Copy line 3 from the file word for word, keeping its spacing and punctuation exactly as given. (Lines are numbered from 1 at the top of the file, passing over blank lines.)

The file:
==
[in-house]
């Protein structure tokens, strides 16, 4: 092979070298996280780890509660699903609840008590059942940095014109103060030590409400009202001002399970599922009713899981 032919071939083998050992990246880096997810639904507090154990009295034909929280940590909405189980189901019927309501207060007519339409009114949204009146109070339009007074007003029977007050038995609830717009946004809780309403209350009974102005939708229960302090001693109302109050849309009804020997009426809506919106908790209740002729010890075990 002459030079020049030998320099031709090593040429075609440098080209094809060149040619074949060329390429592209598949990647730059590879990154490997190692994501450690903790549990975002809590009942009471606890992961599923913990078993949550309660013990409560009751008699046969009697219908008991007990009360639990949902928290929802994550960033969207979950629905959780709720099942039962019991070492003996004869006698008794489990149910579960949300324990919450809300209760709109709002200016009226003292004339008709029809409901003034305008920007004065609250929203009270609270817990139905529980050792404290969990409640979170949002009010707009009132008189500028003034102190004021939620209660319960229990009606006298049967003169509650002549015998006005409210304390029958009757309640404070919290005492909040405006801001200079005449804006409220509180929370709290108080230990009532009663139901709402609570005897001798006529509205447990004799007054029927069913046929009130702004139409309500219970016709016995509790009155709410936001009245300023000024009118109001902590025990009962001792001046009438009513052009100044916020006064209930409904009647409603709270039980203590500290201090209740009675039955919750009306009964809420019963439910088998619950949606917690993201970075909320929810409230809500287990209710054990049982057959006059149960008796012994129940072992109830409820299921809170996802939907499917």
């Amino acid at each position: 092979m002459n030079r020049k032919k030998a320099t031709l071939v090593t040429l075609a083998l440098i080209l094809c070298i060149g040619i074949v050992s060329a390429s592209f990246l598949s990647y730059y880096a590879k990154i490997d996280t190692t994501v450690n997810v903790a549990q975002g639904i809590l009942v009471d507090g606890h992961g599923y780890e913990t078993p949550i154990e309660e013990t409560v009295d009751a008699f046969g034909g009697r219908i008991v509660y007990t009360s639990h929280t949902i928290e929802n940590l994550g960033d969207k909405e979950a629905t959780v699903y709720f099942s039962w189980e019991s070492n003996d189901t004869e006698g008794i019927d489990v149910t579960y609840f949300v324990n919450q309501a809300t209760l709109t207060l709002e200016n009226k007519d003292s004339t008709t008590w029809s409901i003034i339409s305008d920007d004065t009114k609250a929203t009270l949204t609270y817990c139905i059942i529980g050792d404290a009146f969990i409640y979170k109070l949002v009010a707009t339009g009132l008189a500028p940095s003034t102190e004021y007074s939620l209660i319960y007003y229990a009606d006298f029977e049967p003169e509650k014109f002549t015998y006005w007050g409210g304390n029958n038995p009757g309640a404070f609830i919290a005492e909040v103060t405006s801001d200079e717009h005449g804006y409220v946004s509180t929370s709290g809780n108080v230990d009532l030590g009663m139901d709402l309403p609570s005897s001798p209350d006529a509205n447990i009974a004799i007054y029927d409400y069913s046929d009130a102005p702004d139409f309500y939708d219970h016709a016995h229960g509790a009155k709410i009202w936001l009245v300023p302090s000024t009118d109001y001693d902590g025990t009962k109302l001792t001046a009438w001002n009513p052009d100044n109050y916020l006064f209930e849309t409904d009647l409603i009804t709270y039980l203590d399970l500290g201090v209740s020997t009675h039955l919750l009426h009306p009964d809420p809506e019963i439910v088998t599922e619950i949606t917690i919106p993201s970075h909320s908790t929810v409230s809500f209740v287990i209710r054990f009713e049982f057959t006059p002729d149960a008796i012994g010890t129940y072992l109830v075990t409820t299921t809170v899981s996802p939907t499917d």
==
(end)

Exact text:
């Amino acid at each position: 092979m002459n030079r020049k032919k030998a320099t031709l071939v090593t040429l075609a083998l440098i080209l094809c070298i060149g040619i074949v050992s060329a390429s592209f990246l598949s990647y730059y880096a590879k990154i490997d996280t190692t994501v450690n997810v903790a549990q975002g639904i809590l009942v009471d507090g606890h992961g599923y780890e913990t078993p949550i154990e309660e013990t409560v009295d009751a008699f046969g034909g009697r219908i008991v509660y007990t009360s639990h929280t949902i928290e929802n940590l994550g960033d969207k909405e979950a629905t959780v699903y709720f099942s039962w189980e019991s070492n003996d189901t004869e006698g008794i019927d489990v149910t579960y609840f949300v324990n919450q309501a809300t209760l709109t207060l709002e200016n009226k007519d003292s004339t008709t008590w029809s409901i003034i339409s305008d920007d004065t009114k609250a929203t009270l949204t609270y817990c139905i059942i529980g050792d404290a009146f969990i409640y979170k109070l949002v009010a707009t339009g009132l008189a500028p940095s003034t102190e004021y007074s939620l209660i319960y007003y229990a009606d006298f029977e049967p003169e509650k014109f002549t015998y006005w007050g409210g304390n029958n038995p009757g309640a404070f609830i919290a005492e909040v103060t405006s801001d200079e717009h005449g804006y409220v946004s509180t929370s709290g809780n108080v230990d009532l030590g009663m139901d709402l309403p609570s005897s001798p209350d006529a509205n447990i009974a004799i007054y029927d409400y069913s046929d009130a102005p702004d139409f309500y939708d219970h016709a016995h229960g509790a009155k709410i009202w936001l009245v300023p302090s000024t009118d109001y001693d902590g025990t009962k109302l001792t001046a009438w001002n009513p052009d100044n109050y916020l006064f209930e849309t409904d009647l409603i009804t709270y039980l203590d399970l500290g201090v209740s020997t009675h039955l919750l009426h009306p009964d809420p809506e019963i439910v088998t599922e619950i949606t917690i919106p993201s970075h909320s908790t929810v409230s809500f209740v287990i209710r054990f009713e049982f057959t006059p002729d149960a008796i012994g010890t129940y072992l109830v075990t409820t299921t809170v899981s996802p939907t499917d």